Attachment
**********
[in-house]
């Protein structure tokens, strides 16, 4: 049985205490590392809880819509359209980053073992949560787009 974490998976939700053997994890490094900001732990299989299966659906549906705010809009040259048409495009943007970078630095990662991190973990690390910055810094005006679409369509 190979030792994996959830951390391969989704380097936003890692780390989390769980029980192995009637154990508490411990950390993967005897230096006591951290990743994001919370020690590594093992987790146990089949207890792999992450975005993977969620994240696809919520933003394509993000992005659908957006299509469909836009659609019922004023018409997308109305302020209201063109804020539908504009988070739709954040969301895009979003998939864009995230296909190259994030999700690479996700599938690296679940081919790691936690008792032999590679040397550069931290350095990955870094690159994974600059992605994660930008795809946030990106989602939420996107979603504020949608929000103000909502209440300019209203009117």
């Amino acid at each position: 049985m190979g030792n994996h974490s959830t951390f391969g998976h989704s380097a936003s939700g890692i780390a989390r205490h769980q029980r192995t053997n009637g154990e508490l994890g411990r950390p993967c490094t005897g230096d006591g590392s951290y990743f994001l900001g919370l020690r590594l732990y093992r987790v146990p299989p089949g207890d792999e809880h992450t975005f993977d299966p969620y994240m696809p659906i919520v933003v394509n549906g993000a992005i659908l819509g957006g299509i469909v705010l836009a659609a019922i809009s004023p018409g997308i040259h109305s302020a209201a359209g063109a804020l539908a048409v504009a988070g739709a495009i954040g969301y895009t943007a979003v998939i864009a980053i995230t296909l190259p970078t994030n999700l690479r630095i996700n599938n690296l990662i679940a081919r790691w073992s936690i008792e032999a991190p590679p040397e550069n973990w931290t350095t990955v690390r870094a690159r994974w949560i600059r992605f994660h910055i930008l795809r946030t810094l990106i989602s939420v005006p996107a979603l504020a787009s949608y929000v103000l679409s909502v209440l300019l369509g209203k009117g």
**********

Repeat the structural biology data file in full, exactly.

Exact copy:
[in-house]
């Protein structure tokens, strides 16, 4: 049985205490590392809880819509359209980053073992949560787009 974490998976939700053997994890490094900001732990299989299966659906549906705010809009040259048409495009943007970078630095990662991190973990690390910055810094005006679409369509 190979030792994996959830951390391969989704380097936003890692780390989390769980029980192995009637154990508490411990950390993967005897230096006591951290990743994001919370020690590594093992987790146990089949207890792999992450975005993977969620994240696809919520933003394509993000992005659908957006299509469909836009659609019922004023018409997308109305302020209201063109804020539908504009988070739709954040969301895009979003998939864009995230296909190259994030999700690479996700599938690296679940081919790691936690008792032999590679040397550069931290350095990955870094690159994974600059992605994660930008795809946030990106989602939420996107979603504020949608929000103000909502209440300019209203009117």
């Amino acid at each position: 049985m190979g030792n994996h974490s959830t951390f391969g998976h989704s380097a936003s939700g890692i780390a989390r205490h769980q029980r192995t053997n009637g154990e508490l994890g411990r950390p993967c490094t005897g230096d006591g590392s951290y990743f994001l900001g919370l020690r590594l732990y093992r987790v146990p299989p089949g207890d792999e809880h992450t975005f993977d299966p969620y994240m696809p659906i919520v933003v394509n549906g993000a992005i659908l819509g957006g299509i469909v705010l836009a659609a019922i809009s004023p018409g997308i040259h109305s302020a209201a359209g063109a804020l539908a048409v504009a988070g739709a495009i954040g969301y895009t943007a979003v998939i864009a980053i995230t296909l190259p970078t994030n999700l690479r630095i996700n599938n690296l990662i679940a081919r790691w073992s936690i008792e032999a991190p590679p040397e550069n973990w931290t350095t990955v690390r870094a690159r994974w949560i600059r992605f994660h910055i930008l795809r946030t810094l990106i989602s939420v005006p996107a979603l504020a787009s949608y929000v103000l679409s909502v209440l300019l369509g209203k009117g």